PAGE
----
Maarten van Eden, outgoing CFO at Anglo, has an interesting article in today’s Irish Times (see here). One useful feature of the second half of the article in particular is that he focuses on what is needed to allow the banks to play their normal lending function in the economy.
In order for lending to the private sector to resume, the good banks need to be delevered [through debt-funded buybacks of NAMA bonds and promissory notes, with the cash used to pay back the ECB], recapitalised and their funding put on a firm footing.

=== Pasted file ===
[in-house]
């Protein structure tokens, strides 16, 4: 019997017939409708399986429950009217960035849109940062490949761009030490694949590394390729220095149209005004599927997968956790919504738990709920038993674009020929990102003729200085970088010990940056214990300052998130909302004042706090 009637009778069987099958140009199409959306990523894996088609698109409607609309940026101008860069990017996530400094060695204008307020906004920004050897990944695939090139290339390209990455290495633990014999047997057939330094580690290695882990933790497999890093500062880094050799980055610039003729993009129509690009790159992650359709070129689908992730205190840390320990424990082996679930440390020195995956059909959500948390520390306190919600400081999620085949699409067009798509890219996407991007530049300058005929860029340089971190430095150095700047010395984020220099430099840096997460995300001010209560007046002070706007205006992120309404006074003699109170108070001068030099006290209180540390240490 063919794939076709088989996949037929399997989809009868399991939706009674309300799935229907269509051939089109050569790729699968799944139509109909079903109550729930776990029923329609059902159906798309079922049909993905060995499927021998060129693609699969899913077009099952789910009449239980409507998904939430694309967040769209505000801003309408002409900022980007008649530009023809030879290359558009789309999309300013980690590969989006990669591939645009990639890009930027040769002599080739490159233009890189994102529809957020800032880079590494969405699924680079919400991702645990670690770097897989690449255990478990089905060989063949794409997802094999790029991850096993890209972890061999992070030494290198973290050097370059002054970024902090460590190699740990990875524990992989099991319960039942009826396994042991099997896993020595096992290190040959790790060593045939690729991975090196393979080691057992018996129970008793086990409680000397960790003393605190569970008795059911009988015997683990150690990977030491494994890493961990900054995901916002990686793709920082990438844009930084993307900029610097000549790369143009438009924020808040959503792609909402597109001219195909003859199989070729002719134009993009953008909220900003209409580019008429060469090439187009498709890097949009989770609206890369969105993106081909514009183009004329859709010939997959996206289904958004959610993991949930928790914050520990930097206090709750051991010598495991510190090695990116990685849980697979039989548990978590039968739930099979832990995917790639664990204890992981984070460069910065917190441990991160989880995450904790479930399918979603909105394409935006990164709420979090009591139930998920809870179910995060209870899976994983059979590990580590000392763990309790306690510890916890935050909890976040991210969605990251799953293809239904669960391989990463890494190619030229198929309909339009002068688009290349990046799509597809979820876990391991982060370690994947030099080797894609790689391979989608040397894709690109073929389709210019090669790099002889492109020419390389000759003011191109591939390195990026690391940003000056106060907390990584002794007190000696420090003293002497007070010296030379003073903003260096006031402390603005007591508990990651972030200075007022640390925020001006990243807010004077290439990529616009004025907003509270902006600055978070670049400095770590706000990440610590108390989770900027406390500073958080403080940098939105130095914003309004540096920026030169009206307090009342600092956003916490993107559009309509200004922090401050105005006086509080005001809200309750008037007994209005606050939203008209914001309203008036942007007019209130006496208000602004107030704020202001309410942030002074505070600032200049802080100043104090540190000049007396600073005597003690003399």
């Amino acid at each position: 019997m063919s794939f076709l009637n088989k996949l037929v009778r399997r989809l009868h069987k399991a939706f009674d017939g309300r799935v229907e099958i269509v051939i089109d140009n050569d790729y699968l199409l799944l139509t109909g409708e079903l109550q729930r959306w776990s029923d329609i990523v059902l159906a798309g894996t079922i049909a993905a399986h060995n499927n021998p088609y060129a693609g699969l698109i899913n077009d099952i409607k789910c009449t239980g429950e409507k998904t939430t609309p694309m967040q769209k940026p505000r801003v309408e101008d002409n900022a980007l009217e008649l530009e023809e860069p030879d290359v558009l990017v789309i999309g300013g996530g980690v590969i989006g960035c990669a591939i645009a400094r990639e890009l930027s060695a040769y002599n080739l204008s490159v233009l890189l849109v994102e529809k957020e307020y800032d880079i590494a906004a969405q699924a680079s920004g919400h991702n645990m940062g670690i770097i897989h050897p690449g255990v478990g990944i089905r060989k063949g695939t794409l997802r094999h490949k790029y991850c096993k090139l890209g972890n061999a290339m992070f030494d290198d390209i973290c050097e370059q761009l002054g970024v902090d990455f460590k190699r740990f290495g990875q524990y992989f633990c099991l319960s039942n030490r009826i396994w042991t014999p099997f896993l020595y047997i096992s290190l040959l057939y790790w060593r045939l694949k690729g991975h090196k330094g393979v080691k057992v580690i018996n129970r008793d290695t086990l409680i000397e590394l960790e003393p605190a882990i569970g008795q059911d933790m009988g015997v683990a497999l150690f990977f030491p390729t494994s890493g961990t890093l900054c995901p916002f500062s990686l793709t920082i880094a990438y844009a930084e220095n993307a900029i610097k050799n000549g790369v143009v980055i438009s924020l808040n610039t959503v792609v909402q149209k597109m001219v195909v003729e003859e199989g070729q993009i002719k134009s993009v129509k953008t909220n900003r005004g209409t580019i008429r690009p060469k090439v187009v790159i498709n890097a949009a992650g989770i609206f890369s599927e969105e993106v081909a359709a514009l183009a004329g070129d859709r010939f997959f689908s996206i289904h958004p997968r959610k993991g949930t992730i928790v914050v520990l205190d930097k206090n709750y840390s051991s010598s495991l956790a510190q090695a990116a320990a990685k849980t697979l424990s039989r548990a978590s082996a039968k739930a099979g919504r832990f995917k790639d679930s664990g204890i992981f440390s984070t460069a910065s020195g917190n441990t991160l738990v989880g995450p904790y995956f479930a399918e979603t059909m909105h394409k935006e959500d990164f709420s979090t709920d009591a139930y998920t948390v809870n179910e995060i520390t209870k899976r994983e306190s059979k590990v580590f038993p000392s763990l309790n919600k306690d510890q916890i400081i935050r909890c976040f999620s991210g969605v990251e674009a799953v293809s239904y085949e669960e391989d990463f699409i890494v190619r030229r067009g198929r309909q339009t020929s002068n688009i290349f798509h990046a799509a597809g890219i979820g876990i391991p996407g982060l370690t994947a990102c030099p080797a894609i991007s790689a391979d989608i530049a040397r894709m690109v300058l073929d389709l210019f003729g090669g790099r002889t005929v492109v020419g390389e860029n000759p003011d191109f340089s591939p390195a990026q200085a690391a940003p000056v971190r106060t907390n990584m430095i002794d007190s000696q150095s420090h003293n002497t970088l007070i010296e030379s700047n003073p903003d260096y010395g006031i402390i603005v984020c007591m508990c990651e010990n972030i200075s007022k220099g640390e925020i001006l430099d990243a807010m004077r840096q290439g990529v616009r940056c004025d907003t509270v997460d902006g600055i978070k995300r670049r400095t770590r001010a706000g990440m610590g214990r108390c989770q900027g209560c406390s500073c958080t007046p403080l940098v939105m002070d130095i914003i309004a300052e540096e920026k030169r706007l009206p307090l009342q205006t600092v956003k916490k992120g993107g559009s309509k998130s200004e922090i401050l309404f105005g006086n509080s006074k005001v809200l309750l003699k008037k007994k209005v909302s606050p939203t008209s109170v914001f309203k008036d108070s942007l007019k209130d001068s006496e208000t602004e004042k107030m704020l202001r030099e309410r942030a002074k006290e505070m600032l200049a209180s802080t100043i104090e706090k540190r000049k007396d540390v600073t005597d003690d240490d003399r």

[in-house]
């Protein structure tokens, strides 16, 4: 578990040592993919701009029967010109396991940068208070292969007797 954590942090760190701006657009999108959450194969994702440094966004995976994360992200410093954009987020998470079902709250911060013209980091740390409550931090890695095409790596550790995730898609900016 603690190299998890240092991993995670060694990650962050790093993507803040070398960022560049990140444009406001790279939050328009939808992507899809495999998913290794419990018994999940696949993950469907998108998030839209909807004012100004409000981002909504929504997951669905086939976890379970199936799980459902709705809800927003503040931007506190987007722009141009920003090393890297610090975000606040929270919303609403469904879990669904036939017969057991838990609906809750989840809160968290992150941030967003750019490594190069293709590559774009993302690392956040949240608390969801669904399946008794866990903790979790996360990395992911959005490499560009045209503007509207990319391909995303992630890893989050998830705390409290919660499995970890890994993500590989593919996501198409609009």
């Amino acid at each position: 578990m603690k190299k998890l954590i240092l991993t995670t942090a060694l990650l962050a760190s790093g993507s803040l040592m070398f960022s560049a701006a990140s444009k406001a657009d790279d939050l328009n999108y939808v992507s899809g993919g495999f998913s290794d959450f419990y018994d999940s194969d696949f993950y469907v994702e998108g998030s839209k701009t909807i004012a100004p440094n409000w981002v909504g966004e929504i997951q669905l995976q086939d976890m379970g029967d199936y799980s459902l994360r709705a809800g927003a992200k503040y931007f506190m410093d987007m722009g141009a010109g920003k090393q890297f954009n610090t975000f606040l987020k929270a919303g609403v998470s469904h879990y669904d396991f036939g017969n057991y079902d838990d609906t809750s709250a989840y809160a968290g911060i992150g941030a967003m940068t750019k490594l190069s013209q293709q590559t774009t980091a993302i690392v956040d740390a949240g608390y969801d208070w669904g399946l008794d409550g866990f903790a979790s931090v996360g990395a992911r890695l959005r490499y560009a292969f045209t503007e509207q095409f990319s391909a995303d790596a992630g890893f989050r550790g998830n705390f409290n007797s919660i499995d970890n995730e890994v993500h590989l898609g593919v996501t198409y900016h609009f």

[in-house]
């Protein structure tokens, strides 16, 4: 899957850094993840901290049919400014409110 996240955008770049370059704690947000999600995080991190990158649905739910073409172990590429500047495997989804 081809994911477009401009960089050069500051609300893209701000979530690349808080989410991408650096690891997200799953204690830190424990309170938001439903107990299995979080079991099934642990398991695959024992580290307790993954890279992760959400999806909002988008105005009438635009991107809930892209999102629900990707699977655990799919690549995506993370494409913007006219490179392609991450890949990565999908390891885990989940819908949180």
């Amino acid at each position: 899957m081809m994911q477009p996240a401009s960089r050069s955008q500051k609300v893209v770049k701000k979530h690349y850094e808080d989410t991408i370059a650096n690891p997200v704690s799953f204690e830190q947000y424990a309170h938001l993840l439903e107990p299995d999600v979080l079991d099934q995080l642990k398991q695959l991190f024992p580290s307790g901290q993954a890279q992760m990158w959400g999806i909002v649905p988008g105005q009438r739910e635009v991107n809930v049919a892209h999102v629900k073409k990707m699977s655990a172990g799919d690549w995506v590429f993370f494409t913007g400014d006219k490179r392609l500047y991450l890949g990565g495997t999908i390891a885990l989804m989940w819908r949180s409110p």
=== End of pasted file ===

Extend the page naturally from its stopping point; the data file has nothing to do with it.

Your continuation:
I am not convinced by his specific solution, but this focus is important given that the debate sometimes seems to have lost sight of the ultimate objective of fixing the banking system.
As an aside, one of the best papers produced on the Irish crisis is Gregory Connor’s “The Irish Risky Lending Gap”, written back in 2009 (see here). Greg focuses on the lending decisions of a risk-averse bank holding a distressed asset portfolio with a value that is correlated with the value of potential new lending opportunities. He shows how the level of lending can be socially sub-optimal, and how various balance-sheet restructuring policies can change the size of the lending gap. It might be useful to re-read along with the van Eden piece.